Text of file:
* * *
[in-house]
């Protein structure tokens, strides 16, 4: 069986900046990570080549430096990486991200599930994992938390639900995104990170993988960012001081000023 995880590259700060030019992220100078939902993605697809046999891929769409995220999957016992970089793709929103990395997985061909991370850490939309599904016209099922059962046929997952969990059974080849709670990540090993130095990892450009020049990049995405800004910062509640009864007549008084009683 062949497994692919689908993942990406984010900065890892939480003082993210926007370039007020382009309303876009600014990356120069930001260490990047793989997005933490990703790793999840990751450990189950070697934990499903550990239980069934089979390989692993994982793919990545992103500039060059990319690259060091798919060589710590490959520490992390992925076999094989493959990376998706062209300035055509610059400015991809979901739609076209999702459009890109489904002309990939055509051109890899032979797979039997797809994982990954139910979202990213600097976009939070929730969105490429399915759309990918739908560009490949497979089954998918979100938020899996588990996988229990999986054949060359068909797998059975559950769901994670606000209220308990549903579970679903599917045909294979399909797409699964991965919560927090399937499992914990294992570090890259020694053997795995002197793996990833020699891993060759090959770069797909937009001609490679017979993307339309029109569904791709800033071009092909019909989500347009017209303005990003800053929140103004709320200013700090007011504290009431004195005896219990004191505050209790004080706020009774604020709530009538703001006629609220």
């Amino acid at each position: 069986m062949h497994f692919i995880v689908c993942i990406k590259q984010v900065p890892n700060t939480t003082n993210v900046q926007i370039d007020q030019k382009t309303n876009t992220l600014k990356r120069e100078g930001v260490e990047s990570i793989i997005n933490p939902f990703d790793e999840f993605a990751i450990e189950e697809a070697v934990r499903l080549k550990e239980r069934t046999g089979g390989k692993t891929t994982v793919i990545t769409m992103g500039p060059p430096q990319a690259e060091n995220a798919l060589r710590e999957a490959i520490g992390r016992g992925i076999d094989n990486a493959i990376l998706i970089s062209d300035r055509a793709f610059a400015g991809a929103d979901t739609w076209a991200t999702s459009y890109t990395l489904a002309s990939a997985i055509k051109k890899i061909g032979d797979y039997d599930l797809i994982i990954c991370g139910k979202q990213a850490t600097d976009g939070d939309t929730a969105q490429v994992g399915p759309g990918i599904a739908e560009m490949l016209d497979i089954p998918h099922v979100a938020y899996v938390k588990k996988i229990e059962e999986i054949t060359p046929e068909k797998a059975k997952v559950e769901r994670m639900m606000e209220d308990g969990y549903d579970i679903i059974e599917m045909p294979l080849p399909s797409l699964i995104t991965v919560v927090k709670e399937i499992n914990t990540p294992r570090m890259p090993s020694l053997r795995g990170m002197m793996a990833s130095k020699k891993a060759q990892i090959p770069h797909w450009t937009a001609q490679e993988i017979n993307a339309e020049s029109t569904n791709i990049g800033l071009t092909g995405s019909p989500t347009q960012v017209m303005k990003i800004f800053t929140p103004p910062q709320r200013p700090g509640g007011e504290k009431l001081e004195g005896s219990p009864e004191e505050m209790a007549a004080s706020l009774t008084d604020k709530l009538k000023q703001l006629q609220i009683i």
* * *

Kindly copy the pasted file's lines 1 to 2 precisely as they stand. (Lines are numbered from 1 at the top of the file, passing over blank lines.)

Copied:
[in-house]
């Protein structure tokens, strides 16, 4: 069986900046990570080549430096990486991200599930994992938390639900995104990170993988960012001081000023 995880590259700060030019992220100078939902993605697809046999891929769409995220999957016992970089793709929103990395997985061909991370850490939309599904016209099922059962046929997952969990059974080849709670990540090993130095990892450009020049990049995405800004910062509640009864007549008084009683 062949497994692919689908993942990406984010900065890892939480003082993210926007370039007020382009309303876009600014990356120069930001260490990047793989997005933490990703790793999840990751450990189950070697934990499903550990239980069934089979390989692993994982793919990545992103500039060059990319690259060091798919060589710590490959520490992390992925076999094989493959990376998706062209300035055509610059400015991809979901739609076209999702459009890109489904002309990939055509051109890899032979797979039997797809994982990954139910979202990213600097976009939070929730969105490429399915759309990918739908560009490949497979089954998918979100938020899996588990996988229990999986054949060359068909797998059975559950769901994670606000209220308990549903579970679903599917045909294979399909797409699964991965919560927090399937499992914990294992570090890259020694053997795995002197793996990833020699891993060759090959770069797909937009001609490679017979993307339309029109569904791709800033071009092909019909989500347009017209303005990003800053929140103004709320200013700090007011504290009431004195005896219990004191505050209790004080706020009774604020709530009538703001006629609220």